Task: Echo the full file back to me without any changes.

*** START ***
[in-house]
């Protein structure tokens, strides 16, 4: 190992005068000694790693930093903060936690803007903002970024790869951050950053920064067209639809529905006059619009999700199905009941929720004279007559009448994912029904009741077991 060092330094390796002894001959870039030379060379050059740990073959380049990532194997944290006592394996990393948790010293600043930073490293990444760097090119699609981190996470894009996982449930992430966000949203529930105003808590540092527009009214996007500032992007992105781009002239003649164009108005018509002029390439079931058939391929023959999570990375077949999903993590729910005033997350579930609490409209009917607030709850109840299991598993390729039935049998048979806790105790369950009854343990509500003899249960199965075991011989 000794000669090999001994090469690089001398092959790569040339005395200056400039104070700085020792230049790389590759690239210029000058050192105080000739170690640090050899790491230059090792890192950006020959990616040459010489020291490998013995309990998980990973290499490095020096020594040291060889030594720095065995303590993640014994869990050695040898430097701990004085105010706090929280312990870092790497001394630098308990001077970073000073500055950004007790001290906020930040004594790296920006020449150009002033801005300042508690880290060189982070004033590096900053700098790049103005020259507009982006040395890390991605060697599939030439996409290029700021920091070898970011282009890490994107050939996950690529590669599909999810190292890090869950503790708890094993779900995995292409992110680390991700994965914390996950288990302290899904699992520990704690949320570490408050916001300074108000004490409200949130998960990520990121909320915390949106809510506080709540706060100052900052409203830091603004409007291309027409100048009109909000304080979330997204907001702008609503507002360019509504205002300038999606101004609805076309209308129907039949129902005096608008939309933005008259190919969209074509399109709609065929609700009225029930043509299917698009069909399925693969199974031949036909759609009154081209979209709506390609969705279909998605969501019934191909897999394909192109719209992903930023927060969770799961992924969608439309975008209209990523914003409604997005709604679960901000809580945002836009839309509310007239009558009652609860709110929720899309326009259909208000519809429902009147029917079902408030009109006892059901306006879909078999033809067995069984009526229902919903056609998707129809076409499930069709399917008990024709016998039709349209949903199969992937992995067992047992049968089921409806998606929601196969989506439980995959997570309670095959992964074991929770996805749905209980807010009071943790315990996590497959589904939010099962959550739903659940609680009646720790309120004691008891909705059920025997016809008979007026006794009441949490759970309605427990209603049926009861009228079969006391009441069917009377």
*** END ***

[in-house]
């Protein structure tokens, strides 16, 4: 190992005068000694790693930093903060936690803007903002970024790869951050950053920064067209639809529905006059619009999700199905009941929720004279007559009448994912029904009741077991 060092330094390796002894001959870039030379060379050059740990073959380049990532194997944290006592394996990393948790010293600043930073490293990444760097090119699609981190996470894009996982449930992430966000949203529930105003808590540092527009009214996007500032992007992105781009002239003649164009108005018509002029390439079931058939391929023959999570990375077949999903993590729910005033997350579930609490409209009917607030709850109840299991598993390729039935049998048979806790105790369950009854343990509500003899249960199965075991011989 000794000669090999001994090469690089001398092959790569040339005395200056400039104070700085020792230049790389590759690239210029000058050192105080000739170690640090050899790491230059090792890192950006020959990616040459010489020291490998013995309990998980990973290499490095020096020594040291060889030594720095065995303590993640014994869990050695040898430097701990004085105010706090929280312990870092790497001394630098308990001077970073000073500055950004007790001290906020930040004594790296920006020449150009002033801005300042508690880290060189982070004033590096900053700098790049103005020259507009982006040395890390991605060697599939030439996409290029700021920091070898970011282009890490994107050939996950690529590669599909999810190292890090869950503790708890094993779900995995292409992110680390991700994965914390996950288990302290899904699992520990704690949320570490408050916001300074108000004490409200949130998960990520990121909320915390949106809510506080709540706060100052900052409203830091603004409007291309027409100048009109909000304080979330997204907001702008609503507002360019509504205002300038999606101004609805076309209308129907039949129902005096608008939309933005008259190919969209074509399109709609065929609700009225029930043509299917698009069909399925693969199974031949036909759609009154081209979209709506390609969705279909998605969501019934191909897999394909192109719209992903930023927060969770799961992924969608439309975008209209990523914003409604997005709604679960901000809580945002836009839309509310007239009558009652609860709110929720899309326009259909208000519809429902009147029917079902408030009109006892059901306006879909078999033809067995069984009526229902919903056609998707129809076409499930069709399917008990024709016998039709349209949903199969992937992995067992047992049968089921409806998606929601196969989506439980995959997570309670095959992964074991929770996805749905209980807010009071943790315990996590497959589904939010099962959550739903659940609680009646720790309120004691008891909705059920025997016809008979007026006794009441949490759970309605427990209603049926009861009228079969006391009441069917009377």